Start Date

8-5-2013 2:15 PM

End Date

8-5-2013 3:45 PM

Subjects

Libya -- Politics and government -- 21st century, Libya -- Social conditions, Social change -- Libya, Mass media and culture -- Libya, Islam and state, Tamazight language -- Content analysis

Description

This paper examines segments from the very first Tamazight language TV news broadcast in the history of Libya in May 11, 2011. In the analysis, I focus on (a) Tamazight-Arabic code switching and (b) the profound influence of Arabic on the Tamazight spoken in this situation. Before the February 17 Revolution, such a broadcast was unthinkable, as the use of the language in such public contexts was outlawed during Gaddafi's rule. Post Feb. 17, the Tamazight language emerged in the media as a new linguistic spoken and written resource in the Libyan setting itself up as in contrast to and in competition with Arabic- the official language of Libya. Partly as a result of language policies of Gaddafi's government, most Libyan Amazigh are bilingual; however, Arabic is understandably their dominant language. Let's examine the following examples: (SA: standard Arabic LA: Libyan Arabic B: Borrowed words T: Tamazight) (1) fursa. taiba. wa b.ism illahi a.raHman a.raHeem. chance. great. and. in. name Allah (God) the. gracious the. merciful / LA LA SA SA SA SA (2) In. shaa Allah alibieen ukul adifrah.een-sees / If. willing. Allah libyans. all happy. will be (plur). with it SA SA LA LA B T (If Allah wishes, all Libyans will be happy with it) Being bilingual, most Libyan- Amazigh are more fluent in Arabic than Tamazight due to the linguistic policies of Gaddafi's regime – an issue that will proof critical in the linguistic choices of Amazigh intellectuals as they interact on TV.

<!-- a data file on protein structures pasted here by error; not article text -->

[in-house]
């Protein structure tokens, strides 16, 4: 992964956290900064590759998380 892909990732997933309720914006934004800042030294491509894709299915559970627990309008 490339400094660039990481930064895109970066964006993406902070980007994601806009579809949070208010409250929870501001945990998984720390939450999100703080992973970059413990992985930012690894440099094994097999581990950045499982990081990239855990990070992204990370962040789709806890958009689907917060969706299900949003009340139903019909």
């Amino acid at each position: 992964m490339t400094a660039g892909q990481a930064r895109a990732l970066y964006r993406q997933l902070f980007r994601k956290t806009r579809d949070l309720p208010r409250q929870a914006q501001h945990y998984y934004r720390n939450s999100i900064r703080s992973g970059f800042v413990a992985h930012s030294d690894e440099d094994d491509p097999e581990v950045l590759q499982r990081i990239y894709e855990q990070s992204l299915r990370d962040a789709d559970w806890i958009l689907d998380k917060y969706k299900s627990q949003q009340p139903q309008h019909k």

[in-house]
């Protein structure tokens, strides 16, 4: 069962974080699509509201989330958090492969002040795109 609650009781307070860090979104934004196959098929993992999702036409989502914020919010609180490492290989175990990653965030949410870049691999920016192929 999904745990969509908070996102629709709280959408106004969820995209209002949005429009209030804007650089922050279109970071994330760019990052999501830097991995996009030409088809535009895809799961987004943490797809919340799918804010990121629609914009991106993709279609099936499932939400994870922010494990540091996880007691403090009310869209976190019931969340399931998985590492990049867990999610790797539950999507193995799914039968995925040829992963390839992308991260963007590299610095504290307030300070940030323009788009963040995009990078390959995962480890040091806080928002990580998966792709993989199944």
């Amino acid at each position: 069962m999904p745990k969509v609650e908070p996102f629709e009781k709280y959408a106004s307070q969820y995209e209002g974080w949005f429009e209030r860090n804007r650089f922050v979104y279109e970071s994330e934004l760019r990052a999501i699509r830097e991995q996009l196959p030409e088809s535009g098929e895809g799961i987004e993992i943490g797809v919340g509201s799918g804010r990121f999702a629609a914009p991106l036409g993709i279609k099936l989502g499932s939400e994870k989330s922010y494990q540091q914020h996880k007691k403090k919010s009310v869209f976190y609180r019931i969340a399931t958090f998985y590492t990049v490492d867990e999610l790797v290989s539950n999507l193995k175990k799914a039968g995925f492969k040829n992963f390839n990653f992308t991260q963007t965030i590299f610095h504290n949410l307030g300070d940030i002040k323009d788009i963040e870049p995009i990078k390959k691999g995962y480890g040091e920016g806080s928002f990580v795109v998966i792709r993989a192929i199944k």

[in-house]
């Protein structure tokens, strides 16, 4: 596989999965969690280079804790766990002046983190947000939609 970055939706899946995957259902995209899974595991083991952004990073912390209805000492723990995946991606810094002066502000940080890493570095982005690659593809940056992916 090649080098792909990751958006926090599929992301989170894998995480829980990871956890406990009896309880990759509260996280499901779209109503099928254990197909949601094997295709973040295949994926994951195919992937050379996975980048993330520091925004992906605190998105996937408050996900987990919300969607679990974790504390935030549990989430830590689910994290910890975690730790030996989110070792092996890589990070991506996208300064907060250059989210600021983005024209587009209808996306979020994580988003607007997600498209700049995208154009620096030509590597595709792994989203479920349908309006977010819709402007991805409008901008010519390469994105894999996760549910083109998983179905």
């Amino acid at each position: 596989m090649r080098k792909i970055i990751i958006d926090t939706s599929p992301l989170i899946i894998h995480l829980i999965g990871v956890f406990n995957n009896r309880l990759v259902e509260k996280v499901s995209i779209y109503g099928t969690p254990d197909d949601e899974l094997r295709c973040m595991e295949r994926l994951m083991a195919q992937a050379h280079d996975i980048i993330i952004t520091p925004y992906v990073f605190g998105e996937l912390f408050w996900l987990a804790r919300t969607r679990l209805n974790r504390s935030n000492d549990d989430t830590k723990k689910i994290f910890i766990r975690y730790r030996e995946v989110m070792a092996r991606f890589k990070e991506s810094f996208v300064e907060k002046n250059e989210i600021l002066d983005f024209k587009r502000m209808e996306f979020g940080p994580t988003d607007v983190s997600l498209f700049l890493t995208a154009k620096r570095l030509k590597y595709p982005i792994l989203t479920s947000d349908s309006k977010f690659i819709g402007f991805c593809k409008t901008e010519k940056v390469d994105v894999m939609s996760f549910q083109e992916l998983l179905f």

Persistent Identifier

http://archives.pdx.edu/ds/psu/9494

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May 8th, 2:15 PM May 8th, 3:45 PM

Post-Revolution Language Change in the Libyan Media: Tamahaq News Broadcast

This paper examines segments from the very first Tamazight language TV news broadcast in the history of Libya in May 11, 2011. In the analysis, I focus on (a) Tamazight-Arabic code switching and (b) the profound influence of Arabic on the Tamazight spoken in this situation. Before the February 17 Revolution, such a broadcast was unthinkable, as the use of the language in such public contexts was outlawed during Gaddafi's rule. Post Feb. 17, the Tamazight language emerged in the media as a new linguistic spoken and written resource in the Libyan setting itself up as in contrast to and in competition with Arabic- the official language of Libya. Partly as a result of language policies of Gaddafi's government, most Libyan Amazigh are bilingual; however, Arabic is understandably their dominant language. Let's examine the following examples: (SA: standard Arabic LA: Libyan Arabic B: Borrowed words T: Tamazight) (1) fursa. taiba. wa b.ism illahi a.raHman a.raHeem. chance. great. and. in. name Allah (God) the. gracious the. merciful / LA LA SA SA SA SA (2) In. shaa Allah alibieen ukul adifrah.een-sees / If. willing. Allah libyans. all happy. will be (plur). with it SA SA LA LA B T (If Allah wishes, all Libyans will be happy with it) Being bilingual, most Libyan- Amazigh are more fluent in Arabic than Tamazight due to the linguistic policies of Gaddafi's regime – an issue that will proof critical in the linguistic choices of Amazigh intellectuals as they interact on TV.